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The possibilities for the horror Donald Trump’s presidency will enact upon this country know no bounds, but his virulent anti-Muslim stance and the scattered and ominous talk of a Muslim “registry” is perhaps the most alarming of all. A new PSA, executive-produced by Katy Perry, highlights the parallels between the internment of Japanese-Americans during World War II and Trump’s racist rhetoric and asks us all to consider whether or not history might be repeating itself.

The Los Angeles Times reports that the PSA was directed by Aya Tanimura, a filmmaker of Japanese and Australian descent, and Tim Nackashi and produced by Mari Rivera. The short film shares the story of Haru Kuromiya, who was forced out of her home in Riverside, CA with her family and moved to the Manzanar internment camp, under direct order of the American government. It’s this very thing that Muslim Americans fear could happen under a Trump presidency and for Tanimura, reminding people of this very-recent history is crucial.

From the Times:

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“Trump has created an atmosphere of fear for Muslim Americans in the United States,” Tanimura told The Times. “The accountability and responsibility for what you say and do now has been lifted so people feel a little freer to be racist, or act upon racism, because there are not necessarily consequences for it — it’s just acceptable behavior. If laws are put in place to back that up, it will be pretty scary.”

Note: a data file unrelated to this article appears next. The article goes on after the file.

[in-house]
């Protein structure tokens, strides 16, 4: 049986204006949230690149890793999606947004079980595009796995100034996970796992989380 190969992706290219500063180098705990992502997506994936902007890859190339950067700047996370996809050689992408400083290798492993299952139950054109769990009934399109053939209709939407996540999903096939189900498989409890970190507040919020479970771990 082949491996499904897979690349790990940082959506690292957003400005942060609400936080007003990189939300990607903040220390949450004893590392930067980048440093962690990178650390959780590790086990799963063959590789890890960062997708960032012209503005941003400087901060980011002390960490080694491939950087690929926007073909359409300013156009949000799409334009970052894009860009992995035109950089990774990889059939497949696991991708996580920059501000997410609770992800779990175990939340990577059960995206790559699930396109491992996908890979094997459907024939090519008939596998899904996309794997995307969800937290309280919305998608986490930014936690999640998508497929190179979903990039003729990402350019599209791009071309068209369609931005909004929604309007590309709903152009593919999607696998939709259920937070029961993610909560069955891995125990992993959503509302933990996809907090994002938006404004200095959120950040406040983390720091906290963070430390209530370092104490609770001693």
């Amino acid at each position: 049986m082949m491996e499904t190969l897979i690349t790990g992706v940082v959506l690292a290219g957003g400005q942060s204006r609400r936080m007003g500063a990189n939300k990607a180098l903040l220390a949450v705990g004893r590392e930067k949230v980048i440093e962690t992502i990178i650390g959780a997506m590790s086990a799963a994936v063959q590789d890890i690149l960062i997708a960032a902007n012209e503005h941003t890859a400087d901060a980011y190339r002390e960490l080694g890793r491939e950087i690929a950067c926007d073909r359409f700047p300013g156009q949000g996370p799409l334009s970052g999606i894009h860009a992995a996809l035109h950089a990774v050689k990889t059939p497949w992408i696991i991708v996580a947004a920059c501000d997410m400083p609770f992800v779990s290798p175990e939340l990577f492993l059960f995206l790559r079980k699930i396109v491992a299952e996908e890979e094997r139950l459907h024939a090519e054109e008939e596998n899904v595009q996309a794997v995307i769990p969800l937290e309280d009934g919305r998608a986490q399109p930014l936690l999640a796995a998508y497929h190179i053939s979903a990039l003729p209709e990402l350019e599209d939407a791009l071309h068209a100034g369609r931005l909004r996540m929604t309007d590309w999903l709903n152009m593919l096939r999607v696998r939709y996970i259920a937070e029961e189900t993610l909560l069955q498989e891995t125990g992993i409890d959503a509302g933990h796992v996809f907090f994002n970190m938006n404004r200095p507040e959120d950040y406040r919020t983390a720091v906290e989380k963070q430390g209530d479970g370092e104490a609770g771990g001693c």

In the PSA, Kuromiya says “My entire family was put on a registry. Our constitutional rights were taken away from us.” Halfway through the short, a twist reveals just how relevant this message is. According to the Times, Tanimura worked with special-effects artist Tony Gardner to make the prosthetics and they cast a Pakistani actress named Hina Khan for the role–something that Tanimura said was “non-negotiable.”

The filmmakers behind the short needed funding to cover the cost of the prosthetics and that, my friends, is where Katy Perry came in. “Katy has always been a champion of the underdog, of minorities, of the people who are kind of left of center, and she’s become more politically involved in the last few election cycles,” Tanimura told the Times. When the filmmakers called her and told her about this PSA, she gave them a blank check.

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The post has been updated for clarification: Tim Nackashi co-directed the PSA and Mari Rivera produced it.